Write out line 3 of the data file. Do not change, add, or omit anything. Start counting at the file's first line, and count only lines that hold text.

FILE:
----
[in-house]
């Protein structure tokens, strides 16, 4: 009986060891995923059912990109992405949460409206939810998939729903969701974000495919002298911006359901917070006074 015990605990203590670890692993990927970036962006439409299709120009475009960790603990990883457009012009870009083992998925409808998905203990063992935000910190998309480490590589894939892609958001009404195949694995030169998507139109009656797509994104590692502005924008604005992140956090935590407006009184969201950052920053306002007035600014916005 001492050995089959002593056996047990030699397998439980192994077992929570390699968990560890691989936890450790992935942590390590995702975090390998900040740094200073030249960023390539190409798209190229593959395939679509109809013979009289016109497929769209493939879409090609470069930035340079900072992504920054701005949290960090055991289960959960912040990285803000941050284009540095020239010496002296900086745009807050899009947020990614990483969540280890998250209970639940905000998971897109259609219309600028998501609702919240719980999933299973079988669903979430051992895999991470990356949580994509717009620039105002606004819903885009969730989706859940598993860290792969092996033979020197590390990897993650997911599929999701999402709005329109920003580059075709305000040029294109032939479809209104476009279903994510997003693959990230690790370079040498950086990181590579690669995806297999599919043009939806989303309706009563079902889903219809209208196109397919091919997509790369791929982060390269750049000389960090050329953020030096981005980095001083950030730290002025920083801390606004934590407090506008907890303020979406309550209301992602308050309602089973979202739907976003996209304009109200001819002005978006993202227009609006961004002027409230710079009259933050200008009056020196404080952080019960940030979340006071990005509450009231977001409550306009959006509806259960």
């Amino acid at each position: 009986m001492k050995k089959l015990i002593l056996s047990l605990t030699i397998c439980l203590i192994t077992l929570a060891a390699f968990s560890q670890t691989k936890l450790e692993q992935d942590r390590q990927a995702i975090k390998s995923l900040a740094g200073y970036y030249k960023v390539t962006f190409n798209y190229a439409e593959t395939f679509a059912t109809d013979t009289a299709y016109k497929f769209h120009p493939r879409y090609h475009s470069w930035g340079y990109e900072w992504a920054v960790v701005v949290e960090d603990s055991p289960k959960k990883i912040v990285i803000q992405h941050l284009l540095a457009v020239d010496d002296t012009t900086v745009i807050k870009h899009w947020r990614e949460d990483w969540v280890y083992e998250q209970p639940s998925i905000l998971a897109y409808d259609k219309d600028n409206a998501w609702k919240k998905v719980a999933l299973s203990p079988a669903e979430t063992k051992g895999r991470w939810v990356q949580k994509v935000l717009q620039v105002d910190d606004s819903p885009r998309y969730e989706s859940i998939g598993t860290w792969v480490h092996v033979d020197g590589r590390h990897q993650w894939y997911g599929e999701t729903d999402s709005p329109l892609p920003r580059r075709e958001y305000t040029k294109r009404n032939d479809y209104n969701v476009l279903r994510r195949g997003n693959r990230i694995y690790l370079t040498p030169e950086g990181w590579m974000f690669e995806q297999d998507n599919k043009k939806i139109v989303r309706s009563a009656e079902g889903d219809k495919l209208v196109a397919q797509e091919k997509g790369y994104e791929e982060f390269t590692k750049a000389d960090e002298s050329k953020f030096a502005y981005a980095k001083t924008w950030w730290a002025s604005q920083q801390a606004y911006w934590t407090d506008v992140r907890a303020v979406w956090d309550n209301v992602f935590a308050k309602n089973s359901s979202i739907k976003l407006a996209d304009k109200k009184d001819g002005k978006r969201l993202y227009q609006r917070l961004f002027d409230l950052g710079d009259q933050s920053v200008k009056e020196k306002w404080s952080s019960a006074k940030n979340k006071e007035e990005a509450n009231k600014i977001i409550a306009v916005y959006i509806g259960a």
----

């Amino acid at each position: 009986m001492k050995k089959l015990i002593l056996s047990l605990t030699i397998c439980l203590i192994t077992l929570a060891a390699f968990s560890q670890t691989k936890l450790e692993q992935d942590r390590q990927a995702i975090k390998s995923l900040a740094g200073y970036y030249k960023v390539t962006f190409n798209y190229a439409e593959t395939f679509a059912t109809d013979t009289a299709y016109k497929f769209h120009p493939r879409y090609h475009s470069w930035g340079y990109e900072w992504a920054v960790v701005v949290e960090d603990s055991p289960k959960k990883i912040v990285i803000q992405h941050l284009l540095a457009v020239d010496d002296t012009t900086v745009i807050k870009h899009w947020r990614e949460d990483w969540v280890y083992e998250q209970p639940s998925i905000l998971a897109y409808d259609k219309d600028n409206a998501w609702k919240k998905v719980a999933l299973s203990p079988a669903e979430t063992k051992g895999r991470w939810v990356q949580k994509v935000l717009q620039v105002d910190d606004s819903p885009r998309y969730e989706s859940i998939g598993t860290w792969v480490h092996v033979d020197g590589r590390h990897q993650w894939y997911g599929e999701t729903d999402s709005p329109l892609p920003r580059r075709e958001y305000t040029k294109r009404n032939d479809y209104n969701v476009l279903r994510r195949g997003n693959r990230i694995y690790l370079t040498p030169e950086g990181w590579m974000f690669e995806q297999d998507n599919k043009k939806i139109v989303r309706s009563a009656e079902g889903d219809k495919l209208v196109a397919q797509e091919k997509g790369y994104e791929e982060f390269t590692k750049a000389d960090e002298s050329k953020f030096a502005y981005a980095k001083t924008w950030w730290a002025s604005q920083q801390a606004y911006w934590t407090d506008v992140r907890a303020v979406w956090d309550n209301v992602f935590a308050k309602n089973s359901s979202i739907k976003l407006a996209d304009k109200k009184d001819g002005k978006r969201l993202y227009q609006r917070l961004f002027d409230l950052g710079d009259q933050s920053v200008k009056e020196k306002w404080s952080s019960a006074k940030n979340k006071e007035e990005a509450n009231k600014i977001i409550a306009v916005y959006i509806g259960a």